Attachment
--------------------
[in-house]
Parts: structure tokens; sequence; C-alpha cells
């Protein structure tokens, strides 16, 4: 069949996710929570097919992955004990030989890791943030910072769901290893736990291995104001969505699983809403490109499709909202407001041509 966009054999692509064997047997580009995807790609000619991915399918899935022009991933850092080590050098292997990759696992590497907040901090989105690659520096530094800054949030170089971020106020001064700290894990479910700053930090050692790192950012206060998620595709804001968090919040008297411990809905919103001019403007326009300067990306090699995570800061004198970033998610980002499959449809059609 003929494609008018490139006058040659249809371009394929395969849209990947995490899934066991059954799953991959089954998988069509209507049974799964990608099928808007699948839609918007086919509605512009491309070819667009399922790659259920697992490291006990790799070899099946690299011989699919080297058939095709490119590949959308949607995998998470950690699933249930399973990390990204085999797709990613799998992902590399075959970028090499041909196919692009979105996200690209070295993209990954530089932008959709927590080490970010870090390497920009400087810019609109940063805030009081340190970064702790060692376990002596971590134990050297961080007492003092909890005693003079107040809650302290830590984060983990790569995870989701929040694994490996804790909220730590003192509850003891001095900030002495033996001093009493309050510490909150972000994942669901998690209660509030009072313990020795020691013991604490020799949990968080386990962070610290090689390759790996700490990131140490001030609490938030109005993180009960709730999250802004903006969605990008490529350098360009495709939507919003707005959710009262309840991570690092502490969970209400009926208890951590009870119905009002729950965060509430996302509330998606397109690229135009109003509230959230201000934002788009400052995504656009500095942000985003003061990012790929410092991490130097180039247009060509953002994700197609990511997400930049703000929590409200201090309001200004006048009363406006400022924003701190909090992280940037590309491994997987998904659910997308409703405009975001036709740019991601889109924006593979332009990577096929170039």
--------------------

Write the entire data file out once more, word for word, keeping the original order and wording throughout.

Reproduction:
[in-house]
Parts: structure tokens; sequence; C-alpha cells
């Protein structure tokens, strides 16, 4: 069949996710929570097919992955004990030989890791943030910072769901290893736990291995104001969505699983809403490109499709909202407001041509 966009054999692509064997047997580009995807790609000619991915399918899935022009991933850092080590050098292997990759696992590497907040901090989105690659520096530094800054949030170089971020106020001064700290894990479910700053930090050692790192950012206060998620595709804001968090919040008297411990809905919103001019403007326009300067990306090699995570800061004198970033998610980002499959449809059609 003929494609008018490139006058040659249809371009394929395969849209990947995490899934066991059954799953991959089954998988069509209507049974799964990608099928808007699948839609918007086919509605512009491309070819667009399922790659259920697992490291006990790799070899099946690299011989699919080297058939095709490119590949959308949607995998998470950690699933249930399973990390990204085999797709990613799998992902590399075959970028090499041909196919692009979105996200690209070295993209990954530089932008959709927590080490970010870090390497920009400087810019609109940063805030009081340190970064702790060692376990002596971590134990050297961080007492003092909890005693003079107040809650302290830590984060983990790569995870989701929040694994490996804790909220730590003192509850003891001095900030002495033996001093009493309050510490909150972000994942669901998690209660509030009072313990020795020691013991604490020799949990968080386990962070610290090689390759790996700490990131140490001030609490938030109005993180009960709730999250802004903006969605990008490529350098360009495709939507919003707005959710009262309840991570690092502490969970209400009926208890951590009870119905009002729950965060509430996302509330998606397109690229135009109003509230959230201000934002788009400052995504656009500095942000985003003061990012790929410092991490130097180039247009060509953002994700197609990511997400930049703000929590409200201090309001200004006048009363406006400022924003701190909090992280940037590309491994997987998904659910997308409703405009975001036709740019991601889109924006593979332009990577096929170039």